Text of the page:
Retired Navy captain and local author George Vercessi highlights the Alexandria area in his latest novel “NCIS Agent Jerzy Shore.”
The novel follows cold case sleuth Jerzy Shore as he tries to solve the “decades-old death of Midshipman Jeff Resnick whose body is found at the base of the Naval Academy clock tower before the annual Army–Navy football game which is initially ruled an accidental death until an anonymous letter lands” in Jerzy Shore’s lap.
“The main character is being bounced around like a pinball. He’s got people directing him when he doesn’t want to be. He’s got a woman who he’s not sure is attracted to him and a boss directing him in a path he doesn’t want to go. And he’s got a man out to kill him,” Vercessi said.
Vercessi includes many local landmarks and places in the book including a car crash near the old Confederate soldier statute near the intersection of Washington Street and Prince Street, the Landini Brothers restaurant and the dock at the end of King Street (behind the Torpedo Factory).
Similar to “NCIS Agent Jerzy Shore,” he has two other novels “King of the Hill” and “We the People” based in the Washington Metropolitan /Annapolis and New York City areas which are familiar stomping grounds to the Bronx native and long-time Alexandria resident.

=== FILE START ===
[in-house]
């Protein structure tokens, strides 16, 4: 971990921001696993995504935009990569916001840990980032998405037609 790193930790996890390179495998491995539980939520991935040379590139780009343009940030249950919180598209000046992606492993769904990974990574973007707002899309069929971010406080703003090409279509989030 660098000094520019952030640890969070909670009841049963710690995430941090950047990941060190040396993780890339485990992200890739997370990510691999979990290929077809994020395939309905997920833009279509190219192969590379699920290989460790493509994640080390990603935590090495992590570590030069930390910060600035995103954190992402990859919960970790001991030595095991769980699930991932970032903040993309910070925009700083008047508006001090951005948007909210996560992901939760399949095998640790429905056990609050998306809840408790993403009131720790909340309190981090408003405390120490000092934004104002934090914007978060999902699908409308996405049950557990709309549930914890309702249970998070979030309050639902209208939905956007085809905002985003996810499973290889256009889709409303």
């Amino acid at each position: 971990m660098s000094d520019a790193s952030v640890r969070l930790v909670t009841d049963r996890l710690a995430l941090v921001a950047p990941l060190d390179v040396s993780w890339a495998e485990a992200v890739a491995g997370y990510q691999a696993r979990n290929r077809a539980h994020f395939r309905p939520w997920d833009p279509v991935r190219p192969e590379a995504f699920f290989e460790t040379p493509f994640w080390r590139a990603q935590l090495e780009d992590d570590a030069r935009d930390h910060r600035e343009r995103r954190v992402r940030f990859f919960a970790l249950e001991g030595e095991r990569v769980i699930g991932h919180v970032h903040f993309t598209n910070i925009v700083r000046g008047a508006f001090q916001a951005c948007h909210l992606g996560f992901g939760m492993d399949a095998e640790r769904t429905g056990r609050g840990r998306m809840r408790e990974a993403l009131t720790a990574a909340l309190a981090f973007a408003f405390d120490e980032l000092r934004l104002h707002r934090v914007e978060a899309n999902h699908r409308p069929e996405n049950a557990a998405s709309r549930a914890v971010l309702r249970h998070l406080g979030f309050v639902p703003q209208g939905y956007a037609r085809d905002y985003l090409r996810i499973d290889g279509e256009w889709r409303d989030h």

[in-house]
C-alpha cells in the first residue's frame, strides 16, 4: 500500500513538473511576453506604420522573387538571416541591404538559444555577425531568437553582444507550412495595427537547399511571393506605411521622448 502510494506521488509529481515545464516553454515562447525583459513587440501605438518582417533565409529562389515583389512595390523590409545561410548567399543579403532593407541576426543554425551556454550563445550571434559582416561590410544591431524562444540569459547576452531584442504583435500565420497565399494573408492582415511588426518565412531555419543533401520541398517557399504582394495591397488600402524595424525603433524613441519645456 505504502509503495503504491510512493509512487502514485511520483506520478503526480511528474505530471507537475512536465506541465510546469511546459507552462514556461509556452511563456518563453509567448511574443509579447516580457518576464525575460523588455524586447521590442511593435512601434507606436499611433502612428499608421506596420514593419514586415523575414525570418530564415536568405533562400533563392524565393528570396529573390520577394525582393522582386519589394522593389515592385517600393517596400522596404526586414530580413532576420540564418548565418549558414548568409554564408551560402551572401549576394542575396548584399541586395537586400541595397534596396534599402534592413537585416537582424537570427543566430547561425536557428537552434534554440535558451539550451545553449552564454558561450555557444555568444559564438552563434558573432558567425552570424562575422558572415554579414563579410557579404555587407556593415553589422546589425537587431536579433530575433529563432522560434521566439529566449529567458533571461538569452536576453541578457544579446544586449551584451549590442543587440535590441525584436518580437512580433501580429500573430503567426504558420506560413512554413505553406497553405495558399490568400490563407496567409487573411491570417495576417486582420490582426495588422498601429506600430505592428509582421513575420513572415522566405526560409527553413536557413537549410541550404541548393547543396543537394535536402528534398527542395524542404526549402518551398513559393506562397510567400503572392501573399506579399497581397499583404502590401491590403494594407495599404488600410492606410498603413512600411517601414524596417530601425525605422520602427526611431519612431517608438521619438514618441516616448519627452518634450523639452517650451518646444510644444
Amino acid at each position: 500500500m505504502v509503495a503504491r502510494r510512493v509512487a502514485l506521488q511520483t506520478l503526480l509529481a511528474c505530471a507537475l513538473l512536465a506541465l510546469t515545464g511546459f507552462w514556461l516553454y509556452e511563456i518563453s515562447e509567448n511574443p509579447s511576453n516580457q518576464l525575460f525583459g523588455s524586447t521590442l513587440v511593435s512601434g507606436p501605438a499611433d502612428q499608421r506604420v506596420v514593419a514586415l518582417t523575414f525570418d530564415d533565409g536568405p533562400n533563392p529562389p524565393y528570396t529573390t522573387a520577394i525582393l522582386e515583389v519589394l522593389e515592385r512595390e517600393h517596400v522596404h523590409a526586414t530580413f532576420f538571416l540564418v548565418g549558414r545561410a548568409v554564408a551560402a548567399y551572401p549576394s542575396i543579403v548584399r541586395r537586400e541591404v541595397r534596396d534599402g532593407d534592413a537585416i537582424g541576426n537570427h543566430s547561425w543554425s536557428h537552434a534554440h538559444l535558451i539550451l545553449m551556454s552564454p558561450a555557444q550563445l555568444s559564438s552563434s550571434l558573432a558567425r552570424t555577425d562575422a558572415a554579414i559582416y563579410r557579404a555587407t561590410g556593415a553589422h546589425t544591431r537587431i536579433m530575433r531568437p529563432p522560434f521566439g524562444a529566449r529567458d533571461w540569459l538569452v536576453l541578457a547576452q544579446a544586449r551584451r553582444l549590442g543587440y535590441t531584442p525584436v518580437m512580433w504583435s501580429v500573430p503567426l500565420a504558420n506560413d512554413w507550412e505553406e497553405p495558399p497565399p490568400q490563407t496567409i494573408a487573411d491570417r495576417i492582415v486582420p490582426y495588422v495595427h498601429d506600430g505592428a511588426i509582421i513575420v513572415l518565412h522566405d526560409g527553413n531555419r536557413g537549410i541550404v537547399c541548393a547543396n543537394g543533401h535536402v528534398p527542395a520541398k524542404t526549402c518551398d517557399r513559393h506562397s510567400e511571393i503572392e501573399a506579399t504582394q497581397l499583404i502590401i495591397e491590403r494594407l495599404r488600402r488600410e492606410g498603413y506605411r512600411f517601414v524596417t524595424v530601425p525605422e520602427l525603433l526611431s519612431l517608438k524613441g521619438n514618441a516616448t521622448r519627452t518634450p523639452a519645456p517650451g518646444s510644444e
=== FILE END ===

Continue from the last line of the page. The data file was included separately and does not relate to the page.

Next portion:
“NCIS Agent Jerzy Shore” is available in paperback and ebook through Amazon.com or any on-line bookseller and at any bookstore.
Although the book’s title was taken partially from the famous NCIS television shows, Vercessi had thought up the idea for the book one day out of the blue.
“It was just one of those things, what if someone died and the case was never solved.” He said.
For research, he read a number of textbooks on forensic science and cold cases but he also interviewed local NCIS agents to get a feel for how they solve cases.
Unlike many writers who outline their plots, he chose to draw out his plot so that it would be easier to tie together all the different variables involved.
He explains that because certain characters only appeared once or twice in the book, sketching the plot made it easier to write the book.
When he’s not writing novels, he enjoys reading mysteries by Donald Westlake and Elmore Leonard. He often tries to read the same genre as he is writing or working on to inspire his creativity.
He is also in a writer’s group where he can give and receive critiques of his work and other budding writers’. He advises novice writers to “put their stories down on paper,” “never talk about your writing” and to “join a writer’s group” to gain insight into their writing.
Some of his other hobbies include listening to opera, in particular Italian operas, traveling and collecting art.
Vercessi said the best part of writing is seeing the finish product. “I hope that people will like the character [Jerzy Shore] and they will ask when’s the sequel coming out,” he said.
Currently, he is working on researching another Jerzy Shore book and working on another novel about a bail bondsman named Charlie Paradise who works out of a mobile office that was previously a lunch wagon. He is also writing a children’s book to help families cope with stroke victims and helping an incarcerated person to write a memoir.
Vercessi resides in Alexandria with his wife. After 27 years in the Navy, he retired as a captain. He has a master’s degree in mass communications from San Diego State University and a bachelor of arts degree in political science from La Salle College in Philadelphia. He is a member of the Authors Guild, National Press Club in Washington, D.C.